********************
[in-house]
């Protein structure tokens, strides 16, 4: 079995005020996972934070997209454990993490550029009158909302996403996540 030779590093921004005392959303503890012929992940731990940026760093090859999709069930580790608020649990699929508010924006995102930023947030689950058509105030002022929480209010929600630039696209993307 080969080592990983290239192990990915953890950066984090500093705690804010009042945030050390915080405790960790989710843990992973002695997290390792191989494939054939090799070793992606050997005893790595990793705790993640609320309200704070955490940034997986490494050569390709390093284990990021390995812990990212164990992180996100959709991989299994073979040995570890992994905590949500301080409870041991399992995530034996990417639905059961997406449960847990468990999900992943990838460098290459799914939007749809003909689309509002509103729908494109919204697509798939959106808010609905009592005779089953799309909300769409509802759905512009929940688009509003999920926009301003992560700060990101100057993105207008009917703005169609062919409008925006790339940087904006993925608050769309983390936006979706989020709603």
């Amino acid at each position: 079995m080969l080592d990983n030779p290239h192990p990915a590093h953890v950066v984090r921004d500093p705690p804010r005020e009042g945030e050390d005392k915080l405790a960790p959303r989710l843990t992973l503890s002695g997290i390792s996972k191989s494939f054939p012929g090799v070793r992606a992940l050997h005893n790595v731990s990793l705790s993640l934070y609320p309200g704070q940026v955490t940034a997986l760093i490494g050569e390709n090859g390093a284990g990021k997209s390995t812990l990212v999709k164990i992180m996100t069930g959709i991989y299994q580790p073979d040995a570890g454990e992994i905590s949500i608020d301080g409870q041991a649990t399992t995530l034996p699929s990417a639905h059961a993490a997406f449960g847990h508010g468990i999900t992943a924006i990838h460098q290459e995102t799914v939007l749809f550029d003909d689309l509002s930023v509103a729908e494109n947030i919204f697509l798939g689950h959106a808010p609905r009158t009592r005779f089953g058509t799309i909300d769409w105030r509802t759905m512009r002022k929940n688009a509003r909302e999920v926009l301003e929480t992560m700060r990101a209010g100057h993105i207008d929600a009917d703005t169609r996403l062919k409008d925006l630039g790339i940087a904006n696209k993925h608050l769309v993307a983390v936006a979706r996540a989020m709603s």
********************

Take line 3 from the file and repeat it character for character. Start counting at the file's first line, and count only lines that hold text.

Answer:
């Amino acid at each position: 079995m080969l080592d990983n030779p290239h192990p990915a590093h953890v950066v984090r921004d500093p705690p804010r005020e009042g945030e050390d005392k915080l405790a960790p959303r989710l843990t992973l503890s002695g997290i390792s996972k191989s494939f054939p012929g090799v070793r992606a992940l050997h005893n790595v731990s990793l705790s993640l934070y609320p309200g704070q940026v955490t940034a997986l760093i490494g050569e390709n090859g390093a284990g990021k997209s390995t812990l990212v999709k164990i992180m996100t069930g959709i991989y299994q580790p073979d040995a570890g454990e992994i905590s949500i608020d301080g409870q041991a649990t399992t995530l034996p699929s990417a639905h059961a993490a997406f449960g847990h508010g468990i999900t992943a924006i990838h460098q290459e995102t799914v939007l749809f550029d003909d689309l509002s930023v509103a729908e494109n947030i919204f697509l798939g689950h959106a808010p609905r009158t009592r005779f089953g058509t799309i909300d769409w105030r509802t759905m512009r002022k929940n688009a509003r909302e999920v926009l301003e929480t992560m700060r990101a209010g100057h993105i207008d929600a009917d703005t169609r996403l062919k409008d925006l630039g790339i940087a904006n696209k993925h608050l769309v993307a983390v936006a979706r996540a989020m709603s």